How to Discover the Grace of Self-Discipline
What is the Abundant Life?
As Christians, we have to choose between living according to God's plan for our lives and our desires. When our lives line up with God's plan for us, that's abundant life. Choosing God's way, means doing things his way, even though this is not necessarily the easiest way, it is always the best way.
This means a life of self-discipline. But this is more than exercising our willpower; it is drawing from the strength that our heavenly Father gives through the Holy Spirit. Jesus explained, “I am come that they might have life, and that they might have it more abundantly" (John 10:10).
He came that we might experience life to its fullest and our role is to receive the abundant life Christ offers. Through his grace he has already provided all we need. So self-discipline should be motivated by our response to the love and grace that God has expresses towards us.
Self-discipline is not to make God love us, it is because he loves us. It is not prompted by the need for approval, or out of shame or guilt. Self-discipline is developed through the Christ life in us and the recognition that we can't do it by our own.
These two devotions and Bible readings could inspire you to experience deep fulfillment in our life as you live according to God's will for us. Spend time in his presence and experience his love that empowers you to live a truly disciplined life.
Experience God's Unconditional Love
Focus Verses: "This is love: not that we loved God, but that he loved us and sent his Son as an atoning sacrifice for our sins. Dear friends, since God so loved us, we ought to love one another" (1 John 4: 10, 11, NIV).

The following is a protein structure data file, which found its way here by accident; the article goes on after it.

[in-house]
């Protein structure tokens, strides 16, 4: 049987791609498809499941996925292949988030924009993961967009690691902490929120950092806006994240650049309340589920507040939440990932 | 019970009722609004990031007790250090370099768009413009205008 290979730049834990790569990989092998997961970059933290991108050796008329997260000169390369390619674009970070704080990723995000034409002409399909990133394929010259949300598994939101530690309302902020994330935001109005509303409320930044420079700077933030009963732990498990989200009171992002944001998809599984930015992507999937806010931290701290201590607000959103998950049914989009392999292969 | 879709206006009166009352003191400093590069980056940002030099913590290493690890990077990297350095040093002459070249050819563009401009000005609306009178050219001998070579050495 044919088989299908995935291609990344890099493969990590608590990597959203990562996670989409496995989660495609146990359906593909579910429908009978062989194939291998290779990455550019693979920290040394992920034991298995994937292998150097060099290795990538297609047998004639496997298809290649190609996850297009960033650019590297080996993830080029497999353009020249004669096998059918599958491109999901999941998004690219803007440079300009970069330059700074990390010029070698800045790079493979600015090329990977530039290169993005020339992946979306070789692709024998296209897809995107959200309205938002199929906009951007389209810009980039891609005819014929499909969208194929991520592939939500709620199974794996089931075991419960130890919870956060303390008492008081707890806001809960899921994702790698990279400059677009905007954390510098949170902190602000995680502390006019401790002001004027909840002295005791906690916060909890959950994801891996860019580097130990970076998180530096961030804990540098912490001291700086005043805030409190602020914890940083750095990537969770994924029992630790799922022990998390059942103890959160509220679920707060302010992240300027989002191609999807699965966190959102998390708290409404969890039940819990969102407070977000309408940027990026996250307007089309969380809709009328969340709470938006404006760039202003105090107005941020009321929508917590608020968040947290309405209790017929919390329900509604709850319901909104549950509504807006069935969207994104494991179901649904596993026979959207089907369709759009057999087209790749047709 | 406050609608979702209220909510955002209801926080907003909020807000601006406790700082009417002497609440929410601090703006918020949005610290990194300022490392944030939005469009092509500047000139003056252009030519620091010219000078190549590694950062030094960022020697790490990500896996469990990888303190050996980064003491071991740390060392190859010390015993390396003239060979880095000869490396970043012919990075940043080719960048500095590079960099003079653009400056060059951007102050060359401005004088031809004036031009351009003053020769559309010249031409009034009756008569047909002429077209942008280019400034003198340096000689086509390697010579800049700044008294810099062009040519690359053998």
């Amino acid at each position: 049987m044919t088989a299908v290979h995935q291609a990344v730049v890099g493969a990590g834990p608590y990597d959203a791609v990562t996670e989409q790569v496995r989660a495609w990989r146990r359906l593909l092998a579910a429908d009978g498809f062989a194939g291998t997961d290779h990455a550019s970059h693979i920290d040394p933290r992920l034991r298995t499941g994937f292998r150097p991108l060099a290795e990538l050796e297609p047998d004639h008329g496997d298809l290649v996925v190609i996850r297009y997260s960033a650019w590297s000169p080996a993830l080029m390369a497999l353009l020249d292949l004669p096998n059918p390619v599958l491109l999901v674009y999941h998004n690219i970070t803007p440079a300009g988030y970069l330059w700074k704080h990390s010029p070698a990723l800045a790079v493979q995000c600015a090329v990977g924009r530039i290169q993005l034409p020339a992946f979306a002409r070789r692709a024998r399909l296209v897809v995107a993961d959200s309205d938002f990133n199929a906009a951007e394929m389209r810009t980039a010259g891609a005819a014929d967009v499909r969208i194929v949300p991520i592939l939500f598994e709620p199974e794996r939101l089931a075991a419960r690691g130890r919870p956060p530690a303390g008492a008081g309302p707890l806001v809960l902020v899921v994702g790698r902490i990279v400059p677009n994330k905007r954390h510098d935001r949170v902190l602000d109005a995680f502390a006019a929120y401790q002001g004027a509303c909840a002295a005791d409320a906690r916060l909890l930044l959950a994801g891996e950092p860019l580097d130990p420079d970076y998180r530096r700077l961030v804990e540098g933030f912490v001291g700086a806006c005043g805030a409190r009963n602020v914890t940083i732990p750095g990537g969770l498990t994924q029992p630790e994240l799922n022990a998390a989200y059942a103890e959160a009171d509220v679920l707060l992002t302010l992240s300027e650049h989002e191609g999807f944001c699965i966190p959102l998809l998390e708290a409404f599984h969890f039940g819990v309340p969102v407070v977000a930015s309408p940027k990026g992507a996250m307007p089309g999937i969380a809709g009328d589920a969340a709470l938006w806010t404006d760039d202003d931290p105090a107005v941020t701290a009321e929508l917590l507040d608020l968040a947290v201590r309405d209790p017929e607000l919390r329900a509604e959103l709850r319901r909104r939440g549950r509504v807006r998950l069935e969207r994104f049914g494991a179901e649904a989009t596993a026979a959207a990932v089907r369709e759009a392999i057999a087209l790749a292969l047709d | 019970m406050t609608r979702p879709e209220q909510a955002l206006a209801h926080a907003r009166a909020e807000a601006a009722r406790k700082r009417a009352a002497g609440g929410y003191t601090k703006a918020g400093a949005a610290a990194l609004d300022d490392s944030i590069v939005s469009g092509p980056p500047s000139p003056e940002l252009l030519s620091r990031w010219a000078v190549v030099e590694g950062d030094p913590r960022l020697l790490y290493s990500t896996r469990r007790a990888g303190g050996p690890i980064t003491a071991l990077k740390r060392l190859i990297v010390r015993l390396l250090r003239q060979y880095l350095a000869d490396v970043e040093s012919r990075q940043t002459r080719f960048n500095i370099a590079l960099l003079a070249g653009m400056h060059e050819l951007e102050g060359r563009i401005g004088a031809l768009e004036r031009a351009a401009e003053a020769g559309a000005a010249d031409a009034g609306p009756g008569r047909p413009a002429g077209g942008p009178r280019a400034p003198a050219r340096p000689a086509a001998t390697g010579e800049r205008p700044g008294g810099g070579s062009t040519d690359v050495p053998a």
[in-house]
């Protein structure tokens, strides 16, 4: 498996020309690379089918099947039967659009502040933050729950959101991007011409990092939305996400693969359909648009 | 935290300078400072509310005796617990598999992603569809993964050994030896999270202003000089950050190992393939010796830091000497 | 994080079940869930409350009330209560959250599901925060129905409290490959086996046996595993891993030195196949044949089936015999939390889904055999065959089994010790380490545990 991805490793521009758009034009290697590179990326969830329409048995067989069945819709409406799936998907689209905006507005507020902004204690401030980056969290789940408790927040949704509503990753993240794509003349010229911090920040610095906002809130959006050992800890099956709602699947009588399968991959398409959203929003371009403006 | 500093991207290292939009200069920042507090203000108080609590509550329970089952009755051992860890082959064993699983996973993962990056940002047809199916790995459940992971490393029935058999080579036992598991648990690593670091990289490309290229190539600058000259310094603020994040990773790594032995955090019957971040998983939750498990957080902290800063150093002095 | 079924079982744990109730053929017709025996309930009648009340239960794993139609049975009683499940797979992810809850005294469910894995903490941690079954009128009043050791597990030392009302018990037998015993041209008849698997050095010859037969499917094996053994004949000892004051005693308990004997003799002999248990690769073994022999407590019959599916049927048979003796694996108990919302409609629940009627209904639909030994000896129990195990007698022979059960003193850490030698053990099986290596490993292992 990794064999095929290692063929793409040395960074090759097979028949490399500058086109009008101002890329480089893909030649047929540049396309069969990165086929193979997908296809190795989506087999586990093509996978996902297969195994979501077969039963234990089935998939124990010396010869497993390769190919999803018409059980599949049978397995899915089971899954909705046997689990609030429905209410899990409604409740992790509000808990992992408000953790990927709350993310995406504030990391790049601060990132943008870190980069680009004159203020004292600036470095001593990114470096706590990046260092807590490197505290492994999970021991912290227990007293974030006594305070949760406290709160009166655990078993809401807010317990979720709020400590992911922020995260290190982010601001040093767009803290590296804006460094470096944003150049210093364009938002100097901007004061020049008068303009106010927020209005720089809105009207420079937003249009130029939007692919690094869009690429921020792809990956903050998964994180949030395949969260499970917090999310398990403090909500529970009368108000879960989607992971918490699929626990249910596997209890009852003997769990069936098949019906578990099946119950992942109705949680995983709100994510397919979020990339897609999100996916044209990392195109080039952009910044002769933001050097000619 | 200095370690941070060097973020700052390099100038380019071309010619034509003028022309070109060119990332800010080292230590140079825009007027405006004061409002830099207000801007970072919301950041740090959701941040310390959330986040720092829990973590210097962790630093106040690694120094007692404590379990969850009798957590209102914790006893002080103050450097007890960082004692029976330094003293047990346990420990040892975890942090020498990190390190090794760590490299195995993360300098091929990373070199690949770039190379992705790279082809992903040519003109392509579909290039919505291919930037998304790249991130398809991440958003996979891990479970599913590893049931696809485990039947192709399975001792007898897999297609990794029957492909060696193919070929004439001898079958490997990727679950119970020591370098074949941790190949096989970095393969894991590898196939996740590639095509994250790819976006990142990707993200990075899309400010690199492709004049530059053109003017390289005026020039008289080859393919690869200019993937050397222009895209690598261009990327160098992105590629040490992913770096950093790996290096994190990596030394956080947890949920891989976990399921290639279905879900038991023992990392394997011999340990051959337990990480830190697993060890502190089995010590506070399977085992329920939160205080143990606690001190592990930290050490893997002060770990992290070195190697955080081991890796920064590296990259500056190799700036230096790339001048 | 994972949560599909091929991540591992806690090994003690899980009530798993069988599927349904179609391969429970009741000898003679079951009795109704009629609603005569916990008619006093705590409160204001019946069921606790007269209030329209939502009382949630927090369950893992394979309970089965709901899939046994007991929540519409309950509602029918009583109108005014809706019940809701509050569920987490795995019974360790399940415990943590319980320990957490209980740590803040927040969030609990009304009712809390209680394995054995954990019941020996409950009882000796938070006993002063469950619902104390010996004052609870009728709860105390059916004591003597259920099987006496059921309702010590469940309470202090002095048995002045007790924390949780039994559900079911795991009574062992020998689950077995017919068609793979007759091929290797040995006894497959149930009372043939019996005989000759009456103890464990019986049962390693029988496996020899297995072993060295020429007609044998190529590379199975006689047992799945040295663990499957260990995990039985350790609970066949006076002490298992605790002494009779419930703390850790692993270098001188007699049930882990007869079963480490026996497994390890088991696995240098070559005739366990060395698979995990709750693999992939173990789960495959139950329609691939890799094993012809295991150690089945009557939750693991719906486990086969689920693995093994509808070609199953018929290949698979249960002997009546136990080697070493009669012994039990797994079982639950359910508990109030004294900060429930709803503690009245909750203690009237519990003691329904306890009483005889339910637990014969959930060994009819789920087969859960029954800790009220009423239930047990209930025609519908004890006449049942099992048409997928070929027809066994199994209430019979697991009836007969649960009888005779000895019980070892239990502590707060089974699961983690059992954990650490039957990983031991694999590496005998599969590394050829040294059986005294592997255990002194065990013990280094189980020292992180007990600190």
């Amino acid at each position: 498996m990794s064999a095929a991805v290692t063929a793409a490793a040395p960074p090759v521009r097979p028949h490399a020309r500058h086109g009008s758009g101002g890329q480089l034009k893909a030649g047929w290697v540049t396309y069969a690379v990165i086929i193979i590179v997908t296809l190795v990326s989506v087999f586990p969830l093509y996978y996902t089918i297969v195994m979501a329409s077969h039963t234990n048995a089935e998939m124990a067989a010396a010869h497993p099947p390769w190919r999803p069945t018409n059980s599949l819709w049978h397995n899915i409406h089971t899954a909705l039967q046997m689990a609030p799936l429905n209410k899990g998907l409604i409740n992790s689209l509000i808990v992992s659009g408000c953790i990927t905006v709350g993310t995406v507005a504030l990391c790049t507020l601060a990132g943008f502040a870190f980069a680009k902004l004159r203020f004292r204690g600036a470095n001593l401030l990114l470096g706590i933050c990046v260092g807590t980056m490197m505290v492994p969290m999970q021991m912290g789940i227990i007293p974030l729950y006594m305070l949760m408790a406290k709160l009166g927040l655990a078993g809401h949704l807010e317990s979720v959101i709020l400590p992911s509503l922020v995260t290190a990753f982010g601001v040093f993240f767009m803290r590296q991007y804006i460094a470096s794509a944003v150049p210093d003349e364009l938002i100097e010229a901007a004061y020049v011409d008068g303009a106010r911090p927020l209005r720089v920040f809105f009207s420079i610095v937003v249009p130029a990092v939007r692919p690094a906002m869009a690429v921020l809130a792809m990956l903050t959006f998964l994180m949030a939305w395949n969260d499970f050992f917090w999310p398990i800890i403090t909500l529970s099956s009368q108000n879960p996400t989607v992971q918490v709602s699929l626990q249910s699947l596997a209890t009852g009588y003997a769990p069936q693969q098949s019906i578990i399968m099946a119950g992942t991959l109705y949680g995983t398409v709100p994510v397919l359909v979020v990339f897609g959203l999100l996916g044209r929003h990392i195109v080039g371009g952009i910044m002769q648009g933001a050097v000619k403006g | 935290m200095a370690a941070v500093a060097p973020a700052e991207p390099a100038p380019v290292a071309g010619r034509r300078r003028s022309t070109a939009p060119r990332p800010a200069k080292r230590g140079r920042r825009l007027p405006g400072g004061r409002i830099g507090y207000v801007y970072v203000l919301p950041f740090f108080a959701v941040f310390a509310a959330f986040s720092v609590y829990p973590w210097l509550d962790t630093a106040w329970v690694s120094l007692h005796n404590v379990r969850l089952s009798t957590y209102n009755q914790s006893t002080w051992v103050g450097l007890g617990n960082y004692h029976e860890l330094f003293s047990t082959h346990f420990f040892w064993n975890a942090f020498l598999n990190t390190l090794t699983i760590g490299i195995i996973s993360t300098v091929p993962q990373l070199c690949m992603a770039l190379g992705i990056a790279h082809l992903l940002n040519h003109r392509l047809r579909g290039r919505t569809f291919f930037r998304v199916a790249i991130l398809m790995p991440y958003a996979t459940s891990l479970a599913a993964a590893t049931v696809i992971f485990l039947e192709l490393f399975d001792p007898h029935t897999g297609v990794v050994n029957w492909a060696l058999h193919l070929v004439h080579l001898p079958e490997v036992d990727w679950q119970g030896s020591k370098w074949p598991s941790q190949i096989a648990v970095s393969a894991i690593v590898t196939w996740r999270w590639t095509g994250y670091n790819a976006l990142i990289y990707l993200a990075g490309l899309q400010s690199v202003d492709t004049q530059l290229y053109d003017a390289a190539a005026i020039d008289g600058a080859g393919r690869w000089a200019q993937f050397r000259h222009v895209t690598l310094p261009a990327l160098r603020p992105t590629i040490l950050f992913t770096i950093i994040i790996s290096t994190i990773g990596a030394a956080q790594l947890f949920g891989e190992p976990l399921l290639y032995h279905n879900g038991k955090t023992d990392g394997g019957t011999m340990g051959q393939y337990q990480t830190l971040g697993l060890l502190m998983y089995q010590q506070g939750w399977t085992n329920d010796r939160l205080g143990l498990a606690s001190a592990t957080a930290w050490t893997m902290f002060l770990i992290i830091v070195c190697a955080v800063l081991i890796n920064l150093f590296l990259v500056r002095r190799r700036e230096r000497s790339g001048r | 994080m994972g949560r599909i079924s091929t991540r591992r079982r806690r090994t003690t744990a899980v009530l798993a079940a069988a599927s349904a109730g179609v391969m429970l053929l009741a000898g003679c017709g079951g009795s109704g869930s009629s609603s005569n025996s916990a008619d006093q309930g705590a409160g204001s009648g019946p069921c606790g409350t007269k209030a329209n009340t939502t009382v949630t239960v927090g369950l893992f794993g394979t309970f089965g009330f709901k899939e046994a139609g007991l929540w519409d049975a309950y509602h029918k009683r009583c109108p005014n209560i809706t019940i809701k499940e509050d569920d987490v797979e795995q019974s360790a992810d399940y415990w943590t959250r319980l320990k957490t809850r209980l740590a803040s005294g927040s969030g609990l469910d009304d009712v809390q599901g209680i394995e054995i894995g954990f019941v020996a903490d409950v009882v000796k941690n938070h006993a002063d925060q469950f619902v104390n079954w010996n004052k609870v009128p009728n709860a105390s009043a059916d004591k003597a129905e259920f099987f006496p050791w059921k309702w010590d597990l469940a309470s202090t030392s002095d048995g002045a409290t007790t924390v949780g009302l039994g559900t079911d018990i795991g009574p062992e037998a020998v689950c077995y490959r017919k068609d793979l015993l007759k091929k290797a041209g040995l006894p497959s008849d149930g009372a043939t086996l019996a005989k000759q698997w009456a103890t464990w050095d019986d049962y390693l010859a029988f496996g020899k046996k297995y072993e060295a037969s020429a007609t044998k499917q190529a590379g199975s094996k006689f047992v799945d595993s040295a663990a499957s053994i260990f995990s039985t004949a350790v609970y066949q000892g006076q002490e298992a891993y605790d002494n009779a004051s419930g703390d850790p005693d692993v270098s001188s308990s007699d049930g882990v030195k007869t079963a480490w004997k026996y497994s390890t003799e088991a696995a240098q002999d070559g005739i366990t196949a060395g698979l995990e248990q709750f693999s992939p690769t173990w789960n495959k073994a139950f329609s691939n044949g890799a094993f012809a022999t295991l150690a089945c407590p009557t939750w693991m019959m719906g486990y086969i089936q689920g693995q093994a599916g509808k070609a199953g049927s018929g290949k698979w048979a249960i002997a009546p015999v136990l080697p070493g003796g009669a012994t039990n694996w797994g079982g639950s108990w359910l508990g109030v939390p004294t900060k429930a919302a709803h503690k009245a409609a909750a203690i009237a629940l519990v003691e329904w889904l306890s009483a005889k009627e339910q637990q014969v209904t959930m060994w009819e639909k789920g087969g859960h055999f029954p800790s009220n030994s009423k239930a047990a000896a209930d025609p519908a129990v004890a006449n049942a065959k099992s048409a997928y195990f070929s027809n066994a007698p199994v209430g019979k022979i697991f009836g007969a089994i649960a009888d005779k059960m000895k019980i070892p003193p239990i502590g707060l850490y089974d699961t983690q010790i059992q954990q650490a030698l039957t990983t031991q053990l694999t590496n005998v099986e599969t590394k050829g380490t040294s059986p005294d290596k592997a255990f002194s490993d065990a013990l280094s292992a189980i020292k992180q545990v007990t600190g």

To walk a genuinely disciplined Christian life, we must clearly understand God's unconditional love for us. As covenant people through Christ's work, the best is available to us. For I know the plans I have for you," declares the LORD, "plans to prosper you and not to harm you, plans to give you hope and a future (Jeremiah 29:11, NIV). We want God's best for our lives.
Our motive for obedience to God should be our love for God which a direct response to his great love. Daily, we must respond to God's love with a deep sense of his special care for us in every situation we face or everything we do. Then the spiritual disciplines become a way of life. Like the very breathe we take; we can't do without them. They move from duty to joy!
Intentionally, we must continue to respond to God's work of love in our lives which means being sensitive to his Holy Spirit, daily. We receive God's blessings that are freely available to us as we respond to his love and grace that enables to live disciplined lives.
Prayer: "Father God, thank you that you love me so much that you sent you Son, Jesus to redeem me. In response to your great love, help me to love you with all my heart, and so I freely live to reflect your divine purpose. In Jesus' Name I pray. Amen."
The Discipline of Grace - Jerry Bridges
Several years ago I read Bridges' insights on what it meant to live a truly disciplined Christian life. A light dawned on me that exercising Christian disciplines does not happen by self effort but through the grace of God as we allow the Holy Spirit to work in and through us. God's grace is always within our reach no matter how much we fall short and is always needed no matter how well we think we are doing.
Spiritual Disciplines Poll
What motivates you MOST to cultivate the spiritual disciplines in your Christian life?
Let God's Love to Produce Fruits of Self-Discipline
Focus Verses: "But the fruit of the Spirit is love, joy, peace, forbearance, kindness, goodness, faithfulness, gentleness and self-control. Against such things there is no law" (Galatians 5; 22-23).
The are nine fruits of the Spirit which include self-control, but we don't produce these seeds through self-effort. These qualities are produced through the Holy Spirit in our human spirit. While the work of the Holy Spirit is critical in the process, we must be responsive to his work in us in order to manifest these fruits in our lives.
When we respond to the Holy Spirit's nudge to take right actions, we are sowing seeds of the Spirit. On the other hand, we could give in to our feelings and not do the things that we sense the Holy Spirit is telling us to do, or just remain passive.